Between Stockholm Syndrome and Lima Syndrome
Part 46: The Art of Overcompensation
In the previous Part, I concluded by stating the law of unintended consequences in the religious industrial complex. Religion does not necessarily improve individual responsibility and accountability. In fact, history has shown us again and again that organized religions, to an alarming extent, somehow, accidentally, institutionalize irresponsibility and impunity. As observed by African-American social reformer, abolitionist, and author Frederick Douglass (1818-1895) in Part 43: "The most brutal slaveholders were always the most devout." Not surprisingly, the most corrupt politicians have always been the most devout. Idem ditto: The most religious societies tend to be more exposed to violent crime rates, high infant mortality rates, poverty rates and rampant corruption than the most secular ones. Somehow organized religions seem to provide a convenient bullet-proof shield against individual responsibility and accountability.
Part 7 (A Little Old Lady and an Atheist Man) cites two separate studies which confirmed that atheists are under-represented in the U.S. prison system population, while so-called believers are over-represented. The Corruption Perception Index (CPI)—annually published by Transparency International (Berlin) since 1995—ranks the least religious countries with high numbers of atheists-per-capita (Denmark, New Zealand, Finland, Sweden, Norway, Singapore) consistently on the top, while the most religious countries with high numbers of believers-per-capita (Somalia, Sudan, Afghanistan, Iraq, Libya, Yemen) consistently on the bottom.
Truly, are all these aforementioned anomalies merely mind-blowing coincidences, or do we fail to connect the dots?
To say that organized religions beget corruption and fanaticism, is to state the obvious. Yet our 21st-century society has been very good in perfecting denialism, which is defined as "irrational action that withholds the validation of an historical experience or event, by persons refusing to accept an empirically verifiable reality."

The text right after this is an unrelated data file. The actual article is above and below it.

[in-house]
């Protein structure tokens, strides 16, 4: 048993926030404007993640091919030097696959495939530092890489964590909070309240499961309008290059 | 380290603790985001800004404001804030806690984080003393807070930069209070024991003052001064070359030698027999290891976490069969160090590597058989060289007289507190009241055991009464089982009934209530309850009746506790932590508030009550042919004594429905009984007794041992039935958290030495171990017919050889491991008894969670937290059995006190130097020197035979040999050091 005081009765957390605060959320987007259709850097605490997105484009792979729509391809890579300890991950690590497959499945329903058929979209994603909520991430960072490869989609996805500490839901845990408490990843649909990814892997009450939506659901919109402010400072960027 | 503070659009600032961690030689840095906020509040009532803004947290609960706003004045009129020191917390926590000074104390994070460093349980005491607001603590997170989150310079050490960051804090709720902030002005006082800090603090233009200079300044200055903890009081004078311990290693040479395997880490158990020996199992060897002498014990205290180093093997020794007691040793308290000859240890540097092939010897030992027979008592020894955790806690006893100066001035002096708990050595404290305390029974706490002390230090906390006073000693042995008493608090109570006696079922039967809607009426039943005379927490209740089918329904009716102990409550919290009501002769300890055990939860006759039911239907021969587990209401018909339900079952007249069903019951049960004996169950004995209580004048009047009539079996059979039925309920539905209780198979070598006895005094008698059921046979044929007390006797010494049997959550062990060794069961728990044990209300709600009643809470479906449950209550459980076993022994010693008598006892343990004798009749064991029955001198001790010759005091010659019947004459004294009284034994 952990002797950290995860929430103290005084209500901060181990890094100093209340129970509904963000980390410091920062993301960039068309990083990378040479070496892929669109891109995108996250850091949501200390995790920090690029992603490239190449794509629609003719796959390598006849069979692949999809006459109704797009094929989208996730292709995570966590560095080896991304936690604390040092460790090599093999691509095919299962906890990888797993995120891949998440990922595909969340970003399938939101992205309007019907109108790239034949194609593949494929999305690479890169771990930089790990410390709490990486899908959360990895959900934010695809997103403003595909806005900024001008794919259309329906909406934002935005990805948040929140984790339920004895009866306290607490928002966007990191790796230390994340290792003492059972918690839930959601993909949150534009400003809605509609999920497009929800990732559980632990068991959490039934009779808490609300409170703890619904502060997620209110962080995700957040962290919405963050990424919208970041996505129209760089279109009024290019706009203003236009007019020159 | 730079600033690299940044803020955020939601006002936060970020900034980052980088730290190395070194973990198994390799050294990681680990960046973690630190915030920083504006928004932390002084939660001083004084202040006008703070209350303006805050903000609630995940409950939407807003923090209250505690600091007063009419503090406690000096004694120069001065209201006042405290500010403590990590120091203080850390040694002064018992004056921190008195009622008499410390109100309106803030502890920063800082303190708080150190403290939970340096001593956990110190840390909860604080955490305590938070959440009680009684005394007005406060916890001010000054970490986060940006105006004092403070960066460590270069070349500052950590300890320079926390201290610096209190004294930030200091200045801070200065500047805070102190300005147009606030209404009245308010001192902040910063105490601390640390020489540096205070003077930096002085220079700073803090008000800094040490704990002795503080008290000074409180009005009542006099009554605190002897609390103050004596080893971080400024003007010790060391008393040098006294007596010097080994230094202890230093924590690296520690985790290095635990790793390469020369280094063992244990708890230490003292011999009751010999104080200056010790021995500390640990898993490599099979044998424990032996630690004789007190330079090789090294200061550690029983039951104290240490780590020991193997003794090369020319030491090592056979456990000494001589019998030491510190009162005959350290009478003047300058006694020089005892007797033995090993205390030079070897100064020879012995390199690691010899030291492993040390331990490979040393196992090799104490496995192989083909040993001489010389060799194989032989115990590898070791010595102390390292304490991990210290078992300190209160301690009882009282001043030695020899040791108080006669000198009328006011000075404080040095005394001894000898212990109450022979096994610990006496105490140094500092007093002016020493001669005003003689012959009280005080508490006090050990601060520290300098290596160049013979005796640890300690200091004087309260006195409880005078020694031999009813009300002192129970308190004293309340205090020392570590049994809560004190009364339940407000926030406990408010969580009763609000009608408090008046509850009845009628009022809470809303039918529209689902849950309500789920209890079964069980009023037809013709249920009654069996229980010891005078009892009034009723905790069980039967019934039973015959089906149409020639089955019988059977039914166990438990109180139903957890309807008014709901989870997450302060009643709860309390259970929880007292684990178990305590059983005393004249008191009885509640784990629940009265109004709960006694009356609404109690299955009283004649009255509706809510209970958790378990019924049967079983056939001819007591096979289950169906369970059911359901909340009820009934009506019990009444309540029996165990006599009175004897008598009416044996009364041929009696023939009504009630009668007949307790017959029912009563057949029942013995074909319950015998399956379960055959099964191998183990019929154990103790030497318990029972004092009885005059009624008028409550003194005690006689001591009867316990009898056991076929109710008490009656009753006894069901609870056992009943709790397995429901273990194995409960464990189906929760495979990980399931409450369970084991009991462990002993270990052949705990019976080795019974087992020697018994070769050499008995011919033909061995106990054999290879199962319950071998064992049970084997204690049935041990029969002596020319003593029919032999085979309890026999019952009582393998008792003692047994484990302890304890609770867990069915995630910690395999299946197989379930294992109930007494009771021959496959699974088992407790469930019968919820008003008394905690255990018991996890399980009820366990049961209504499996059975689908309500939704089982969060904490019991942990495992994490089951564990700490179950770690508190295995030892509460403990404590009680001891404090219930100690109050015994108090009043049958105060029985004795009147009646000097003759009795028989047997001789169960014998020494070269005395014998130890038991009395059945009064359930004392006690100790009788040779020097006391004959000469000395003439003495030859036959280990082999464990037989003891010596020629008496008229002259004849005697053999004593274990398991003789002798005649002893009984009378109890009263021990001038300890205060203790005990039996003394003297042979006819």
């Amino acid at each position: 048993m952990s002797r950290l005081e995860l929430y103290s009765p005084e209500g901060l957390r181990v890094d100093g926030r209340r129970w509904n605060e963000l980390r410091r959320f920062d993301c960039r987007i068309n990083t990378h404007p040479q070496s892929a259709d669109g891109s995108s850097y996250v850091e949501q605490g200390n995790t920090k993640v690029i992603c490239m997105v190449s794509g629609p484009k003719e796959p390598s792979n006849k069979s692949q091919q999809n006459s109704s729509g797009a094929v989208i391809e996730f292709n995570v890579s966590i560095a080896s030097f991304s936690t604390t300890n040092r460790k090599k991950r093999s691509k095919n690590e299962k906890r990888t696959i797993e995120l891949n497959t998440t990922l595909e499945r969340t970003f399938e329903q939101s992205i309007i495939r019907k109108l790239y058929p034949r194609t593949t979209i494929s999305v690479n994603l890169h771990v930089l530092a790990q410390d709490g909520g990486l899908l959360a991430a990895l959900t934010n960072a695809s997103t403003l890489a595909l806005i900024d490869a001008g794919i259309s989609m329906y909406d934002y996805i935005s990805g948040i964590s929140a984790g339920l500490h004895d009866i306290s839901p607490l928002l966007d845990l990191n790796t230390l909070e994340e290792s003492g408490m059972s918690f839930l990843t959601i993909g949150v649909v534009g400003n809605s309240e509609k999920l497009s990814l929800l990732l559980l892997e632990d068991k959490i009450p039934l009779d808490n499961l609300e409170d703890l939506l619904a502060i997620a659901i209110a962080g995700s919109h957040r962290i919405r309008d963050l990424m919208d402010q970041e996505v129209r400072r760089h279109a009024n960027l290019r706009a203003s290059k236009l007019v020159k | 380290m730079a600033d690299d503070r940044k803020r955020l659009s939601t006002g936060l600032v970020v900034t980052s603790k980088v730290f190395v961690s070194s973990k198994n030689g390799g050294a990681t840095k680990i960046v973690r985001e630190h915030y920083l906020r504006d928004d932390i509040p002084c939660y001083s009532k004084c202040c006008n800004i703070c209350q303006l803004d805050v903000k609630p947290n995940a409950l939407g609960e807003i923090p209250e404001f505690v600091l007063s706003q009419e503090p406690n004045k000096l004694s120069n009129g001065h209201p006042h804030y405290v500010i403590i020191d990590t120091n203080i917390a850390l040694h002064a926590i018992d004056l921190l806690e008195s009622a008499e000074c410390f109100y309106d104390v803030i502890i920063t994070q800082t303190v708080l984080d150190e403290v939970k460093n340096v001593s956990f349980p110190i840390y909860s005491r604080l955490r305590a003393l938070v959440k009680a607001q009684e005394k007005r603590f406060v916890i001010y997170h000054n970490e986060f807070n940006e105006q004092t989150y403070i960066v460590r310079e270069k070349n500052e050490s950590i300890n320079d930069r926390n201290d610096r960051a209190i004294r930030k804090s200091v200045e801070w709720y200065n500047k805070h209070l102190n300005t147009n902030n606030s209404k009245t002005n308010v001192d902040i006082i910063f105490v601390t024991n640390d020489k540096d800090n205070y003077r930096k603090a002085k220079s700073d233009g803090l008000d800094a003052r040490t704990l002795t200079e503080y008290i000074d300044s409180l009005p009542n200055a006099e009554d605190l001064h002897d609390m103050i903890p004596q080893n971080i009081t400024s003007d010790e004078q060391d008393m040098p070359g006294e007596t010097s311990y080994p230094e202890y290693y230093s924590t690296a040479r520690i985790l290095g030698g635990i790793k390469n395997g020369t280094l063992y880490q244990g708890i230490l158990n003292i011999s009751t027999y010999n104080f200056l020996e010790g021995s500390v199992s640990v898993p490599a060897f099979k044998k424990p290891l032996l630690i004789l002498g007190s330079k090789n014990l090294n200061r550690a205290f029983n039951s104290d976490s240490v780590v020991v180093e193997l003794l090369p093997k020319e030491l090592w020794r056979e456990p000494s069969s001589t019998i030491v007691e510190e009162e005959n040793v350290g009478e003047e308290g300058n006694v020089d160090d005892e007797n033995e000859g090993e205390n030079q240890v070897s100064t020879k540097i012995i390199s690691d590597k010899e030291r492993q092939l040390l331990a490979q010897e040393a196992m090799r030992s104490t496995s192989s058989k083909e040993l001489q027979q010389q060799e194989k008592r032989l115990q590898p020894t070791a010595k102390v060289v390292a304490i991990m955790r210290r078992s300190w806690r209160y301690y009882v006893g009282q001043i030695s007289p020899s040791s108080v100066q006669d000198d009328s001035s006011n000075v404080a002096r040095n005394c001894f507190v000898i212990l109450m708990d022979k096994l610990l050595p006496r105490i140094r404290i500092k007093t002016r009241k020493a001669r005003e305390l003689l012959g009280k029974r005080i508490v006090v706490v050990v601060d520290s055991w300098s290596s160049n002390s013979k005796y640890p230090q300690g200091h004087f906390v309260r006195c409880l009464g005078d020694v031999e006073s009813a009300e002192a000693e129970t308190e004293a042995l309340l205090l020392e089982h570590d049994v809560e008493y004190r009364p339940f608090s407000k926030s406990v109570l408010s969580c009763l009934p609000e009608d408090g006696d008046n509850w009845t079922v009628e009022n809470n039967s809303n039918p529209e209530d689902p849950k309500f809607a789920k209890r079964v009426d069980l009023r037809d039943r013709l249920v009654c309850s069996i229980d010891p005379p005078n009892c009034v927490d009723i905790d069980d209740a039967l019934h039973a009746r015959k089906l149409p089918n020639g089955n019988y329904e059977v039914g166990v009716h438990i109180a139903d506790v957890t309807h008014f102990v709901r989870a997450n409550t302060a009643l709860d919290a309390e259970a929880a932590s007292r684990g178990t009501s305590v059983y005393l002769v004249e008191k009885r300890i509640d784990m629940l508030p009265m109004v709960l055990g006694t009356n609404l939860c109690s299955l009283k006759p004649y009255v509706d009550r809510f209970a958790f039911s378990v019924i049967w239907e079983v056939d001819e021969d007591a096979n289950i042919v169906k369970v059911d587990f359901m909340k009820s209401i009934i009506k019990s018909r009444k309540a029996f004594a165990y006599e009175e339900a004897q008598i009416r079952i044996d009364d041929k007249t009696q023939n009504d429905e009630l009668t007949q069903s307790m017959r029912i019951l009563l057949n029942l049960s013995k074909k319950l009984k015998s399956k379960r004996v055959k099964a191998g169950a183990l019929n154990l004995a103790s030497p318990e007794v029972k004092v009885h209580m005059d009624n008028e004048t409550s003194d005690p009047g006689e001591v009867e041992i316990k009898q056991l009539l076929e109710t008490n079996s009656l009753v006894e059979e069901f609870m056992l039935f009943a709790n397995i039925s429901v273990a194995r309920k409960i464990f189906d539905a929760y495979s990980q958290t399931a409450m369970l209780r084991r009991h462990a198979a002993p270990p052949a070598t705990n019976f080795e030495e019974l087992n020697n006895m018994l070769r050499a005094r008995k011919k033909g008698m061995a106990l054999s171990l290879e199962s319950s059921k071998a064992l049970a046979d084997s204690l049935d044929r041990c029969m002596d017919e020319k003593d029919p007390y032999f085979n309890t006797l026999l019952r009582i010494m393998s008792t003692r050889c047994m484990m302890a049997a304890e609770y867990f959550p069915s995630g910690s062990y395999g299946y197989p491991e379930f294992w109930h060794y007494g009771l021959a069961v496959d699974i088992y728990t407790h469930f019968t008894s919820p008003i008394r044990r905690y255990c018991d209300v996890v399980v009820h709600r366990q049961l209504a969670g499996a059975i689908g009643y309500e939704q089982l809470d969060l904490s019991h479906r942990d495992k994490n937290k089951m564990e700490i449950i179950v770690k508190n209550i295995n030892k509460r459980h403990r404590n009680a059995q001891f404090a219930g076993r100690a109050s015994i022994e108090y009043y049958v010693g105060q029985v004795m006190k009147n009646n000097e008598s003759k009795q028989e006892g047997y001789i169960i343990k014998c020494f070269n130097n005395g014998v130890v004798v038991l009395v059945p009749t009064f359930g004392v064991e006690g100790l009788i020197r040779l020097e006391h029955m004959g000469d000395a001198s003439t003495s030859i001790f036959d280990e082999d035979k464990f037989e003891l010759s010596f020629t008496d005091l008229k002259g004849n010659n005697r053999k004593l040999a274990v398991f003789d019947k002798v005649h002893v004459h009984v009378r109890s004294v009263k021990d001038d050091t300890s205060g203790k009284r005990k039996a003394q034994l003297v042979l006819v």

Indeed a less direct version of denialism is cognitive dissonance, coined by American social psychologist Leon Festinger (1919-1989). Festinger defined cognitive dissonance as "the mental stress or discomfort experienced by an individual who holds two or more contradictory beliefs, ideas, or values at the time, performs an action that is contradictory to one or more beliefs, ideas or values, or is confronted by new information that conflicts with existing beliefs, ideas, or values." Simply put, cognitive dissonance is the gap between one's sugarcoated beliefs and the bitter Truth.
Martinique-born psychiatrist and philosopher Frantz Omar Fanon (1925-1961) who was influential in post-colonial studies and critical theory, highlighted this cognitive dissonance in his "Black Skin, White Masks" (Peau Noire, Masques Blancs, 1952). "Sometimes people hold a core belief that is very strong," Fanon wrote. "When they are presented with evidence that works against that belief, the new evidence cannot be accepted. It would create a feeling that is extremely uncomfortable, called cognitive dissonance. And because it is so important to protect the core belief, they will rationalize, ignore and even deny anything that doesn't fit in with the core belief."
Indeed no one put this universal aversion against the bitter Truth better than French mathematician, physicist, and philosopher Blaise Pascal (1623-1662) in his Pensees:
Man would fain be great and sees that he is little;
would fain be happy and sees that he is miserable;
would fain be perfect and sees that he is full of imperfections;
would fain be the object of the love and esteem of men,
and sees that his faults merit only their aversion and contempt.
The embarrassment wherein he finds himself
produces in him the most unjust and criminal passions imaginable,
for he conceives a mortal hatred against that truth
which blames him and convinces him of his faults.
Naturally denialism generates defense mechanisms which are psychological strategies utilized by our unconscious mind to deny, manipulate, or even distort reality as a defense against anxiety to maintain our self interests. Denialism, cognitive dissonance and their respective defense mechanisms are thus manifested in paradoxical behaviors. In this regard, American philosopher Eric Hoffer (1898-1983) provided an illuminating explanation in The True Believer: Thoughts on the Nature of Mass Movements (1951). "Faith in a holy cause," Hoffer wrote, "is to a considerable extent a substitute for the lost faith in ourselves." Then further on: "The less justified a man is in claiming excellence for his own self, the more ready is he to claim all excellence for his nation, his religion, his race or his holy cause."
Welcome to the Art of Overcompensation.
Thus the brutal slaveholders, the corrupt politicians, the theocratic societies, the over-represented believers in prison population, the most corrupt countries as per CPI, the pedophilic priests, the barbaric jihadists—all dissected surgically by Hoffer in just two sentences.
[To be continued.]
Johannes Tan, Indonesian Translator & Conference Interpreter